My eternal love and devotion to whoever added the Simon and Garfunkel reference to the tags.
By stuffisthings on A Conversation with Helaine Olen About the Dark Side of the Personal Finance Industrial Complex
@highjump That's the point though, "spend less than you take in" is fine in theory, but if you take home $900 a month and your rent is $650 you're still probably going to have a problem, especially if an unexpected expense blows your budget.
For law school, college, and med school, I feel like these costs and complexities are a huge barrier for low income/ first generation students. Yes, there are ways around them, but they require more forms and essays with additional deadlines. Once you are accepted people start to look out for you and there is financial aid, etc. I wasn't very low income, but was a first generation college student and I specifically recall not applying to as many colleges because I didn't want to ask my parents to pay $50 to 8 colleges instead of 4. I didn't take SAT or LSAT prep courses because the costs just seemed unreasonable. Luckily for me I was privileged enough that I didn't panic in the tests and did fine without the courses. But it was certainly luck and privilege that allowed that. It takes a student of extraordinary grit to be low income and "first generation" and decide to go to college or professional school and then apply for all of the waivers and scholarships on time and correctly.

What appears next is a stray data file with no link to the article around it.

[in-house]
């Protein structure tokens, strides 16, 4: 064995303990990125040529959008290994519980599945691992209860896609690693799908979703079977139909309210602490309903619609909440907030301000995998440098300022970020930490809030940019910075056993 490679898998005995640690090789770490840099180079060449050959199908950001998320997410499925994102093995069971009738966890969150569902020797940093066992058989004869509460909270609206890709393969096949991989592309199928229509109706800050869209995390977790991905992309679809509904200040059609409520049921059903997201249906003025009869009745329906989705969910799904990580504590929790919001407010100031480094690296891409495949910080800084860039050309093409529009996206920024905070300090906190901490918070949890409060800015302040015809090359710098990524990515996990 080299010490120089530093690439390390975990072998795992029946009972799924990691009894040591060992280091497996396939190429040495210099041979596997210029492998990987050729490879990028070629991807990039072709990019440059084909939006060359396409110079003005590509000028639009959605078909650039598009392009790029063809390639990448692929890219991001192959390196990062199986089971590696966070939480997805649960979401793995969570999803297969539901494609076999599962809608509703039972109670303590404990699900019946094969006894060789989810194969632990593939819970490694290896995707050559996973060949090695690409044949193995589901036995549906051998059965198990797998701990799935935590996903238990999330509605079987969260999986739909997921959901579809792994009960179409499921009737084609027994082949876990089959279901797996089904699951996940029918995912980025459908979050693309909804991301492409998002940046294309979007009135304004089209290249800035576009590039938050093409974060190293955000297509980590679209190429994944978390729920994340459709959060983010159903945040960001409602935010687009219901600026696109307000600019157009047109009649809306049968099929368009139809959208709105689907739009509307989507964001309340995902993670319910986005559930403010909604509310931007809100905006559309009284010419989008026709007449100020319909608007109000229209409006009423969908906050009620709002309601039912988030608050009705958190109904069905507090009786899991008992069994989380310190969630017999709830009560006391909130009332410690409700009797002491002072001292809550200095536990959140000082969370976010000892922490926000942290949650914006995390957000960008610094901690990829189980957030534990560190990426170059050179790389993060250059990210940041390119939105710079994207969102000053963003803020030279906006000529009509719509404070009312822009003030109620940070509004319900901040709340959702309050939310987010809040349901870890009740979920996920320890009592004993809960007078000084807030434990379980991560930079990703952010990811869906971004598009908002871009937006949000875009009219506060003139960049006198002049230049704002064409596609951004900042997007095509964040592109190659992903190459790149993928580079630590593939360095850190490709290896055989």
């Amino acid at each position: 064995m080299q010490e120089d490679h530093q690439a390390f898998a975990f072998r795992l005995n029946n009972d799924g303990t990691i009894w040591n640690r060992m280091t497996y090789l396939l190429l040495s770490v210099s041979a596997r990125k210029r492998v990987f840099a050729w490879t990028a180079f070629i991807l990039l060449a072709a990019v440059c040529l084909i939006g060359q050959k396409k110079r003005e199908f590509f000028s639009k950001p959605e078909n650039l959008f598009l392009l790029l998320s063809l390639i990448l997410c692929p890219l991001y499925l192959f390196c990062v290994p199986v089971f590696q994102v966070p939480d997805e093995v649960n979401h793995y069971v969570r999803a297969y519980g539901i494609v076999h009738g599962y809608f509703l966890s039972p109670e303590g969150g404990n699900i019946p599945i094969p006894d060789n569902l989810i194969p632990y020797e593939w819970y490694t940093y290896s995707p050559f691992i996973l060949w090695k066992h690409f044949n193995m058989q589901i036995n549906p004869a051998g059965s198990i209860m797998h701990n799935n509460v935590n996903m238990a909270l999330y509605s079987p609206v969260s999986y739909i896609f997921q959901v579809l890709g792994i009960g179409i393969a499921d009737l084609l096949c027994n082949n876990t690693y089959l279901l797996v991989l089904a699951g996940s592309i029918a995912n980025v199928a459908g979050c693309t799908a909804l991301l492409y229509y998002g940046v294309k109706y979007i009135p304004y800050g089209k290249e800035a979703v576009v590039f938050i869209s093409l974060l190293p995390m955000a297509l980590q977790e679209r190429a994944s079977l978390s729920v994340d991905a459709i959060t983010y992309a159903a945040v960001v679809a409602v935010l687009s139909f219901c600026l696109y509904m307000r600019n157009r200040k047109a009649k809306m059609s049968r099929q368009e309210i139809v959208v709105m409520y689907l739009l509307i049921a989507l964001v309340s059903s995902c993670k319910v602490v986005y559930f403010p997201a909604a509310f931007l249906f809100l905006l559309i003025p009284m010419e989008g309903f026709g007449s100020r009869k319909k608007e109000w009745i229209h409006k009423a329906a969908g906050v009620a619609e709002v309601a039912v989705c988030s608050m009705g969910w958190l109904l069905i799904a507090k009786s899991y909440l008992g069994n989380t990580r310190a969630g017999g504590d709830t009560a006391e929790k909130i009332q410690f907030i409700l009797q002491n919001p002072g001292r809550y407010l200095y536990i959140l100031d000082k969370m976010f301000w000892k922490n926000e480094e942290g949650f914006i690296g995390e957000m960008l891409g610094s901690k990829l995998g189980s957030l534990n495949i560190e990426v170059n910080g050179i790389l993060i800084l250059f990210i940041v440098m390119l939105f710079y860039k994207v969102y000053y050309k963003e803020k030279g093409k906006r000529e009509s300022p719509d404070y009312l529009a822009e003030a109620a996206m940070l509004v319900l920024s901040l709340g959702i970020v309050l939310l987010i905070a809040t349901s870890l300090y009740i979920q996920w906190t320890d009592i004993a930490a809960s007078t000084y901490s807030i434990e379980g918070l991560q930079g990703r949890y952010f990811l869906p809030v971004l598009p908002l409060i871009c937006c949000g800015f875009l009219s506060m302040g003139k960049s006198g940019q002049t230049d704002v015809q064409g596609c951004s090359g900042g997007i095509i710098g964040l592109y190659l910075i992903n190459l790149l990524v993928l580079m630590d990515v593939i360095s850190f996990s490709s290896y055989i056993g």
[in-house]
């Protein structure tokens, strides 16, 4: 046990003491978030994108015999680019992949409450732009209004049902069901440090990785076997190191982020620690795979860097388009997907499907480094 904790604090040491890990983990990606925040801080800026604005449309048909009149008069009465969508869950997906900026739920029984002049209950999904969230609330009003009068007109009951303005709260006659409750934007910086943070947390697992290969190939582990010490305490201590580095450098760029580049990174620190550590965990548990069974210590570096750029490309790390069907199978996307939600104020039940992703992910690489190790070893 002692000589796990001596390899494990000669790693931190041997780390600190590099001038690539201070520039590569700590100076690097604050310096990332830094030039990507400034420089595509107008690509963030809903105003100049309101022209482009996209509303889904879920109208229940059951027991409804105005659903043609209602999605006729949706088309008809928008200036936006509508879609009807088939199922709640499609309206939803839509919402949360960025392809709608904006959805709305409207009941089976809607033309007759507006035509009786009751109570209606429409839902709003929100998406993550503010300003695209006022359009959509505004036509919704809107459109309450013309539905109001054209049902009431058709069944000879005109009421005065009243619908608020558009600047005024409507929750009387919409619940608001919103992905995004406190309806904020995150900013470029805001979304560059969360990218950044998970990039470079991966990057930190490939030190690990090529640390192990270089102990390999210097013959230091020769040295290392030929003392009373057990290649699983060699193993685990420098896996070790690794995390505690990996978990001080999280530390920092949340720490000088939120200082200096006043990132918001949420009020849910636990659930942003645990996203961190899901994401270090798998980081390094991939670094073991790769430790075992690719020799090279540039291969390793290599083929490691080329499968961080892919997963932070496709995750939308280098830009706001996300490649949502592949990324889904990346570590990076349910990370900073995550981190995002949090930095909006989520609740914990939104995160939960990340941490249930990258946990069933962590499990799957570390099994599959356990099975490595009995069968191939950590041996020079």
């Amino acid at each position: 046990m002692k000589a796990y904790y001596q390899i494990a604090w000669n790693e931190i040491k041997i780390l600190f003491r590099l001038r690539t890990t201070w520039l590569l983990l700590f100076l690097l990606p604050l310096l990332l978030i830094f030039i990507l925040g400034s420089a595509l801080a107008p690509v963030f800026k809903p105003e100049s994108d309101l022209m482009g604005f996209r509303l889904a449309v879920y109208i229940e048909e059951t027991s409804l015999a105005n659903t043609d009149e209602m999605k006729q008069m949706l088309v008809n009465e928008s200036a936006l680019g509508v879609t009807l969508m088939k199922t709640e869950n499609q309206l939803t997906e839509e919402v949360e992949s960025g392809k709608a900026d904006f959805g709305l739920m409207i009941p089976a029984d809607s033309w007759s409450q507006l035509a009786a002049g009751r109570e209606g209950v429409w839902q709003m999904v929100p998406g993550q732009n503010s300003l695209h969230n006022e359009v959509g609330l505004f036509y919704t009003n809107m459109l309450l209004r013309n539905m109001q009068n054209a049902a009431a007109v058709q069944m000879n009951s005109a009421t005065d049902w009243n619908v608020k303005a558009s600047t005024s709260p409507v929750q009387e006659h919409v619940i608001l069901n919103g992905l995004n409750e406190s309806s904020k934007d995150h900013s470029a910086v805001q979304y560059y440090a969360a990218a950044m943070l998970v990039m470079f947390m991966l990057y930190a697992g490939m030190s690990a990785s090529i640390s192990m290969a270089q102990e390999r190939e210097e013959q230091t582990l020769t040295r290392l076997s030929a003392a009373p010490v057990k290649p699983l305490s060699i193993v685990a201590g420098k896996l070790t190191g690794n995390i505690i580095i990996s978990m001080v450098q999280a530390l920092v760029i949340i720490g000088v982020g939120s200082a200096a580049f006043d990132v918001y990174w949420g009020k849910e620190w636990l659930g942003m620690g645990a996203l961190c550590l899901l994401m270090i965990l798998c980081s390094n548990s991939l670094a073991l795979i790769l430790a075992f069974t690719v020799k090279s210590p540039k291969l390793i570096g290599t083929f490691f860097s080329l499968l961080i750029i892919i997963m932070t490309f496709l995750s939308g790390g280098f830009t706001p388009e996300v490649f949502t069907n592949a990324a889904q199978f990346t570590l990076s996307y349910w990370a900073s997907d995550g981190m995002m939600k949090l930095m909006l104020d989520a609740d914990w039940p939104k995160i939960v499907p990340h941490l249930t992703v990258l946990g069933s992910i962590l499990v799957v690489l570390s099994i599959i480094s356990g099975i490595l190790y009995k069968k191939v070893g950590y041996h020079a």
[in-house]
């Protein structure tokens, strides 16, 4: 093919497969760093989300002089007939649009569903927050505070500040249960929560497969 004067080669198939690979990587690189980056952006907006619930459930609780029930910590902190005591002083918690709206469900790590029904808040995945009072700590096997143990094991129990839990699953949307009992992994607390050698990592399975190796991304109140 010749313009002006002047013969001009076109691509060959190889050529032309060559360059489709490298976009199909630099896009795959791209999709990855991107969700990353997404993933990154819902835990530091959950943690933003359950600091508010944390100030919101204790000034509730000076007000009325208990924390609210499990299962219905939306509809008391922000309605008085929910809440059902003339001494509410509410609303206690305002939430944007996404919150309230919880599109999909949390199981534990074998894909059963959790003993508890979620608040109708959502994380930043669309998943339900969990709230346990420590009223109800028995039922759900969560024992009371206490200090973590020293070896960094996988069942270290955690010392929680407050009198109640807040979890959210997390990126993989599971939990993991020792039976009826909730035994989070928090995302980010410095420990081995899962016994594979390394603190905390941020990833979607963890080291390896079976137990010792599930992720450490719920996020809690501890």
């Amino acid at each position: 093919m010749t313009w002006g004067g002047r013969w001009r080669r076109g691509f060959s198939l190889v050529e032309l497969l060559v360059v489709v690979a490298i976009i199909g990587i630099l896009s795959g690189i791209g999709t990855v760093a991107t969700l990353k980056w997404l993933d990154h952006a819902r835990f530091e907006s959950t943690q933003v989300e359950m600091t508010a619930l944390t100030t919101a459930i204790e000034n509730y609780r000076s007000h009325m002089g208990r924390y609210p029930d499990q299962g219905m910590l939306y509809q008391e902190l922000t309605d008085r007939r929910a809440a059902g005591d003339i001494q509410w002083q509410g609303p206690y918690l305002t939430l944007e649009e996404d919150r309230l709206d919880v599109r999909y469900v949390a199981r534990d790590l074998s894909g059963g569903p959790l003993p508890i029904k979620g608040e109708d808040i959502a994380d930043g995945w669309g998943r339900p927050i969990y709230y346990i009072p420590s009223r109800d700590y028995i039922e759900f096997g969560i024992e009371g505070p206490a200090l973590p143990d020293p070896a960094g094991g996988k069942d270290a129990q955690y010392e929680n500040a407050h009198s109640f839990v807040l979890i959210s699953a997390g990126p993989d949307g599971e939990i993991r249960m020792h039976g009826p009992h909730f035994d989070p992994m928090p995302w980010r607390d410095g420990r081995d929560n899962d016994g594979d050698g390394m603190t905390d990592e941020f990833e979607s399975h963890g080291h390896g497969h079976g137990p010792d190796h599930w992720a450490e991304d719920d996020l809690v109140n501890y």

This is not surprising. A friend of mine was hired over a year ago - when she was hired, the department head was also trying to hire a manager for her team. Over a year later, he still hasn't found his perfect candidate. Meanwhile, she's had to work with no leadership or direction for pretty much her entire tenure, and with her department head expecting her to fill in "in the interim" for the duties the theoretical manager would be doing. I think employers lean hard on the fact that employees are terrified to speak up and will do the extra work without complaint, making the company feel that there's no rush and they have the luxury of waiting around for the perfect unicorn candidate to fall into their laps.